According to what my father will soon tell me, he has been there, in that room, for nearly twenty-three hours, except for bathroom breaks. Yesterday, he awoke, as he does most weekdays at half past six and could see the mortal change as soon as he glanced back at my mother, just as his feet had found his slippers. He rocked her shoulder, touched her lips. He pumped the heel of his palm against her sternum a few times but her skin was cool as clay. Her limbs were already moving in a piece, like a mannequin’s.
He will tell me he sat then, in a chair across from her. He never cried. He thought, he will say. He does not know how long, except that the sun had moved all the way across the room, when he finally stood again and began to tidy obsessively.
He will say he put the three or four books she was always reading back on the shelf. He hung up the clothes she had a habit of piling on the chaise in front of her dressing mirror, then made the bed around her, pulling the sheets and blanket tight, folding the spread down evenly, before laying her hands out like a doll’s on the satin binding of the blanket. He threw out two of the flowers that had wilted in the vase on her bedside table and straightened the papers and magazines on her desk.
He will tell me he called no one, not even the paramedics because he was certain she was dead. He did not answer the phone although it rang several times. Almost an entire day will have passed before he realizes he must contact me.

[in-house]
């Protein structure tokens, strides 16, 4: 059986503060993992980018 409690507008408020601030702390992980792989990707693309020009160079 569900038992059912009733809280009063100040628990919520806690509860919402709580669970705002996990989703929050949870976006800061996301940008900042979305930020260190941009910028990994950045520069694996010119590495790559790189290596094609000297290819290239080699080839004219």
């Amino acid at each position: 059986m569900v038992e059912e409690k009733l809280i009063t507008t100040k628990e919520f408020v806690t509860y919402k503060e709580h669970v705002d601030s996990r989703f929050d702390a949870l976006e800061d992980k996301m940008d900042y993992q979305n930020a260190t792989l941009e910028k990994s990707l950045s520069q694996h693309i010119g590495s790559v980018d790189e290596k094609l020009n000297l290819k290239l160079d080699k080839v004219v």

But how can she be dead, I will ask. She was fine two nights ago when we were together. After a freighted second, I will tell my father, She didn’t kill herself.
No, he will agree at once.
She wasn’t in that kind of mood.
It was her heart, he will say then. It had to be her heart. And her blood pressure. Your grandfather died the same way.
Are you going to call the police?
The police, he will say after a time. Why would I call the police?
Well, Christ, Dad. You’re a judge. Isn’t that what you do when someone dies suddenly? I was crying by now. I didn’t know when I had started.
I was going to phone the funeral home, he will tell me, but I realized you might want to see her before I did that.
Well, shit, well, yes I want to see her.
As it happens, the funeral home will tell us to call our family doctor, and he in turn will summon the coroner, who will send the police. It will become a long morning, and then a longer afternoon with dozens of people moving in and out of the house. The coroner will not arrive for nearly six hours. He will be alone with my mom’s body for only a minute, before asking my dad’s permission to make an index of all the medications she took. An hour later, I will pass my parents’ bathroom and see a cop standing slack-jawed before the open medicine cabinet, a pen and pad in hand.
Jesus, he will declare.
Bi-polar disorder, I will tell him, when he finally notices me. She had to take a lot of pills. In time, he will simply sweep the shelves clean and go off with a garbage bag containing all the bottles.
In the meanwhile, every so often another police officer will arrive and ask my father about what happened. He tells the story again and again, always the same way.
What was there to think about all that time, one cop will ask.
My dad can have a hard way with his blue eyes, something he probably learned from his own father, a man he despised.
Officer, are you married?
I am, Judge.
Then you know what there was to think about. Life, he will answer. Marriage. Her.
The police will make him go through his account three or four more times—how he sat there and why. His response will never vary. He will answer every question in his usual contained manner, the stolid man of law who looks out on life as an endless sea.
He will tell them how he moved each item.
He will tell them where he spent each hour.
But he will not tell anybody about the girl.